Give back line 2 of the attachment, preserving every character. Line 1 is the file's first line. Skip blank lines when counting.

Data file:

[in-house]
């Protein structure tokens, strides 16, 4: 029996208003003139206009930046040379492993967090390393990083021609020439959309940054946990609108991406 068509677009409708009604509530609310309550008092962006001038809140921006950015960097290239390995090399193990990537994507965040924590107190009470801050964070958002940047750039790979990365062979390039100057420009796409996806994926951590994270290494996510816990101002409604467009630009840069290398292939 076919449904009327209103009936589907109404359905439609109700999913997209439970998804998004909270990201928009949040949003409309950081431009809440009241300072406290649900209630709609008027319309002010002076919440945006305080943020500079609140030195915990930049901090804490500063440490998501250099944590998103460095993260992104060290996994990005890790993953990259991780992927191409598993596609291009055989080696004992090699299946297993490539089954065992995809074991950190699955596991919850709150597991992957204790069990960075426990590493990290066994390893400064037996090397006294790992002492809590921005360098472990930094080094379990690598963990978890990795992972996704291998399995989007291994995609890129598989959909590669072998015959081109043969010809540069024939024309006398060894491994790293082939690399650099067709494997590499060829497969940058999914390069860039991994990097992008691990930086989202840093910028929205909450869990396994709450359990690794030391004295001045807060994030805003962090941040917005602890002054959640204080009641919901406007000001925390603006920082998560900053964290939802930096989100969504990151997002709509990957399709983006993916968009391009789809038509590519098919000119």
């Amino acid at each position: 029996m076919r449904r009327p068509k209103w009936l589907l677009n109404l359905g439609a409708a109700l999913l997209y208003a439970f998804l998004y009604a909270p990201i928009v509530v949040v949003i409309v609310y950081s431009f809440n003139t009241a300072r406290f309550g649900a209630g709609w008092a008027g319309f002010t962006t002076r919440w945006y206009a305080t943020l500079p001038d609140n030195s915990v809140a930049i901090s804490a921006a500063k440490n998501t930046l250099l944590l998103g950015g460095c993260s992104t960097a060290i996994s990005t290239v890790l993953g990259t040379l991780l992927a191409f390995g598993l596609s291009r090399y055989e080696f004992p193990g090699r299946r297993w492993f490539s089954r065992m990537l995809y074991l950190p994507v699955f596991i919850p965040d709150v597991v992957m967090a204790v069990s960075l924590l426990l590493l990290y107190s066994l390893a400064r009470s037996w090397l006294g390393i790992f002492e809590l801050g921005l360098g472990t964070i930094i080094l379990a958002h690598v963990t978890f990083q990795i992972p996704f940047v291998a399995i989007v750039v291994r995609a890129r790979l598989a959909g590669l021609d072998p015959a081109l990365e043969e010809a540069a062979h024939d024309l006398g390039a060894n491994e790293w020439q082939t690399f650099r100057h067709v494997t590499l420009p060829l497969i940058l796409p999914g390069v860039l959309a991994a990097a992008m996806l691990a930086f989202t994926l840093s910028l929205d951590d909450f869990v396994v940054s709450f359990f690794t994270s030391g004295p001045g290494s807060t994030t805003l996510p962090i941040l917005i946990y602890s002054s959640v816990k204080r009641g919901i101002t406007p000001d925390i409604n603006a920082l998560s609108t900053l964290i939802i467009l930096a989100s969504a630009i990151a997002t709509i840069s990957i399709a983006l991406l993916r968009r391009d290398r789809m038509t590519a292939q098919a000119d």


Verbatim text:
């Protein structure tokens, strides 16, 4: 029996208003003139206009930046040379492993967090390393990083021609020439959309940054946990609108991406 068509677009409708009604509530609310309550008092962006001038809140921006950015960097290239390995090399193990990537994507965040924590107190009470801050964070958002940047750039790979990365062979390039100057420009796409996806994926951590994270290494996510816990101002409604467009630009840069290398292939 076919449904009327209103009936589907109404359905439609109700999913997209439970998804998004909270990201928009949040949003409309950081431009809440009241300072406290649900209630709609008027319309002010002076919440945006305080943020500079609140030195915990930049901090804490500063440490998501250099944590998103460095993260992104060290996994990005890790993953990259991780992927191409598993596609291009055989080696004992090699299946297993490539089954065992995809074991950190699955596991919850709150597991992957204790069990960075426990590493990290066994390893400064037996090397006294790992002492809590921005360098472990930094080094379990690598963990978890990795992972996704291998399995989007291994995609890129598989959909590669072998015959081109043969010809540069024939024309006398060894491994790293082939690399650099067709494997590499060829497969940058999914390069860039991994990097992008691990930086989202840093910028929205909450869990396994709450359990690794030391004295001045807060994030805003962090941040917005602890002054959640204080009641919901406007000001925390603006920082998560900053964290939802930096989100969504990151997002709509990957399709983006993916968009391009789809038509590519098919000119």